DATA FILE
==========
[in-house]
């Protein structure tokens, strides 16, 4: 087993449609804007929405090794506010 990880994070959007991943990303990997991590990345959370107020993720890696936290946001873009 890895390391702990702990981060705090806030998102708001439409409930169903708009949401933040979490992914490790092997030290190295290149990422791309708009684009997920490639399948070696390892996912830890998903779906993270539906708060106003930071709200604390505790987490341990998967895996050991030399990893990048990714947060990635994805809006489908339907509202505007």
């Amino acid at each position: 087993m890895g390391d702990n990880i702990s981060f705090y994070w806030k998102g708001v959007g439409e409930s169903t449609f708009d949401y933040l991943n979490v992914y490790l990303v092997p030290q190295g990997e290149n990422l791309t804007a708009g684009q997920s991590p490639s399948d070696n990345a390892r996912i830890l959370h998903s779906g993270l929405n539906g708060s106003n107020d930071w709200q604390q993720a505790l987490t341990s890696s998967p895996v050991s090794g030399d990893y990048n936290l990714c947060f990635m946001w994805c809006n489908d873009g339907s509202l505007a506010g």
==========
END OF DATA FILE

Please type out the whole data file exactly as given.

[in-house]
């Protein structure tokens, strides 16, 4: 087993449609804007929405090794506010 990880994070959007991943990303990997991590990345959370107020993720890696936290946001873009 890895390391702990702990981060705090806030998102708001439409409930169903708009949401933040979490992914490790092997030290190295290149990422791309708009684009997920490639399948070696390892996912830890998903779906993270539906708060106003930071709200604390505790987490341990998967895996050991030399990893990048990714947060990635994805809006489908339907509202505007």
């Amino acid at each position: 087993m890895g390391d702990n990880i702990s981060f705090y994070w806030k998102g708001v959007g439409e409930s169903t449609f708009d949401y933040l991943n979490v992914y490790l990303v092997p030290q190295g990997e290149n990422l791309t804007a708009g684009q997920s991590p490639s399948d070696n990345a390892r996912i830890l959370h998903s779906g993270l929405n539906g708060s106003n107020d930071w709200q604390q993720a505790l987490t341990s890696s998967p895996v050991s090794g030399d990893y990048n936290l990714c947060f990635m946001w994805c809006n489908d873009g339907s509202l505007a506010g």